“My all girls Catholic school was founded by these nuns in the 1950s but before it was a school it was a mansion called the Cole mansion, built in like 1916 or something. It was owned by this guy, Frederick Cole, we call him Freddy. He was a young wealthy dude who’s dad made money in steel production. He’s basically a trust fund baby, so he builds a nice mansion in the Burlingame hills overlooking the San Francisco Bay. And so Freddy built his beautiful mansion, it’s pretty big with a working elevator, bunch of servants, big bedroom. He’s living there with his wife. At the time, it’s all the rage to have a maid from France. And so his wife is like, a huge entertainer at their house, and she’s like “I need to have a French maid for my parties.” And so she sends a letter to her aunt in France who’s visiting, and she’s like “While you’re in France, can you pick me up a french maid?” So when her aunt comes back she brings an 18 year old girl named Annette. Annette speaks no English, like very very little, and she works at the house. While she’s there, Freddy, the little pervert, is all creepy on her. He’s like harassing her and will not stop bugging her. She’s like not having it, but the wife of Freddy is like “Oh my god my husband is jealous of this 18 year old I brought into the house, I’m going to get her fired. And not only am I going to get her fired, I’m going to tell all the other people in the Bay Area, all the other rich people, that she had sex with my husband and she’s an adulterer.” And so the wife went around telling everyone that Annette had sex with her husband and was all like, not holy or whatever. So she fires Annette, Annette can’t get hired anywhere, so you know what she does? She files a wrongful termination lawsuit in the San Francisco court in like, early 1900s, and she wins! Which is so rare. Then Freddy takes her to court to try and overturn it, and he’s going down the elevator to the courtroom and when the elevator opens, he sees Annette. And Annette just looks at him and tells him he lied, pulls out a pistol, and shoots him in the stomach. So this man is rushed to the hospital and they stich him up, but they leave the lead bullet in him, and Annette gets deported back to France. Freddy is recovering, but the bullets’ still inside him. So he tells people that he’s started receiving these postcards, and each one says “I will see you soon, from Annette.” And each one gets closer and closer, so it starts in France, then there’s one from England, then there’s one from New York, then she goes through Canada down to Washington, then to Portland. She books herself a boat from Portland to China, but there’s a stop in San Francisco. She gets out there, and the postcards stop. And the next day Freddy is found hanging in his mansion. And so people don’t know if he killed himself because he was worried Annette was gonna get him or if she got to him or if she even was there, because he still had the lead bullet in him and lead makes you go insane. And so people think he imagined it all, it’s like totally up to interpretation, people don’t know. Anyways, Freddy is now a ghost in the mansion and my ceramics teacher has seen him multiple times, people believe he still exists in the mansion on campus. My ceramics teacher had to go to the kiln on the bottom floor right by the servants’ stairs. Freddy was renowned for hanging out in the servants chambers and hitting on them. So she was in the basement unloading the kiln for pottery class, and she was bending over the kiln and she feels someone grab her waist. She turns around and no ones there. So she thinks it was him hitting on her, cause he’s a creep.”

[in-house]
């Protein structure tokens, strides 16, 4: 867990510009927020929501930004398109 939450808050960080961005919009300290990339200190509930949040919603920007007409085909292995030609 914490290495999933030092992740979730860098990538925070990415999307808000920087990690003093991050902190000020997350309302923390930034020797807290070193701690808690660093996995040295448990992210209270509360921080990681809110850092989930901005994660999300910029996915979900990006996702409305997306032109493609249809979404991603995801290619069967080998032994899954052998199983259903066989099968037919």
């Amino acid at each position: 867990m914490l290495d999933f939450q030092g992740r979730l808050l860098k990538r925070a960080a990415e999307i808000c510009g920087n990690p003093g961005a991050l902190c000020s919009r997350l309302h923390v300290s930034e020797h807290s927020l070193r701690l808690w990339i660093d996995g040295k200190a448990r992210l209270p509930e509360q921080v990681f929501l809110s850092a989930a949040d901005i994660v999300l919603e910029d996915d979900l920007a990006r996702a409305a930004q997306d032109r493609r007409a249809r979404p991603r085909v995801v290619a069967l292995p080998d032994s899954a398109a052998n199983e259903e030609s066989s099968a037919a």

B is an 18-year-old college student from the Bay Area, California. She used to go to a Catholic all girls school, where she says teachers would tell this ghost story about the campus. She doesn’t know which facts are certifiably true, but she says she was first told this story while on a campus tour by an old nun who she trusts to be reliable. Teachers share this story with the students around the school.
This story is a legend about Freddy’s ghost. It’s told to me as a “friend of a friend” story, so the speaker has never actually had an interaction with this supposed ghost. It’s clearly a legend because it could possibly be true, or it could not. No one really knows why Freddy died. This uncertainty about his death could be the reason for his haunting. Ghost stories tend to follow people who weren’t properly buried or their death wasn’t settled, because it’s very important for communities that their community members get the proper burial and death rituals. If the ritual is done wrong, it leads to haunting. It’s particularly interesting that this story is spread around a Catholic school, as in the Christian religion killing oneself is a sin. If Freddy really did hang himself, that’s a hard conversation for Christians to have because it means he went to hell. Ghosts probably form around these figures that die in ways that Christians don’t see to be natural to serve both as a warning to others against sinning, and as a way of understanding and reconciling what happens to someone who dies in a sinful manner. Another aspect of this ghost story is the way in which it is performed. When this story was told to me it was told by a girl the same age as Annette, and the school is an all-girls school so almost everyone who tells and knows this story is a girl. By looking at the social context of the story, we see how it takes a very feminist lean. It’s almost a satisfying revenge story for women, as they watch the lying creep suffer for his actions against the young girl. If this were told by someone else, Annette may be the villain. But both the speaker and the audience receive the story as a triumph for Annette. This bias can be seen in the vocabulary the speaker uses, calling him a “little pervert” and “creep.” It makes sense that this story would circulate amongst a group of young women as a victory for them against this creepy man. It reminds me of murder ballads, which is a type of legend that often details the murder of a young woman and paints the male killer in a positive light as opposed to a condemning one. In an environment filled with young women, the same plot instead is inverted to declare Annette as the victorious hero. Looking again at the social context, the audience was a group of young women the same age as the speaker, and she was often interrupted by expletives denouncing Freddy as a pervert as well.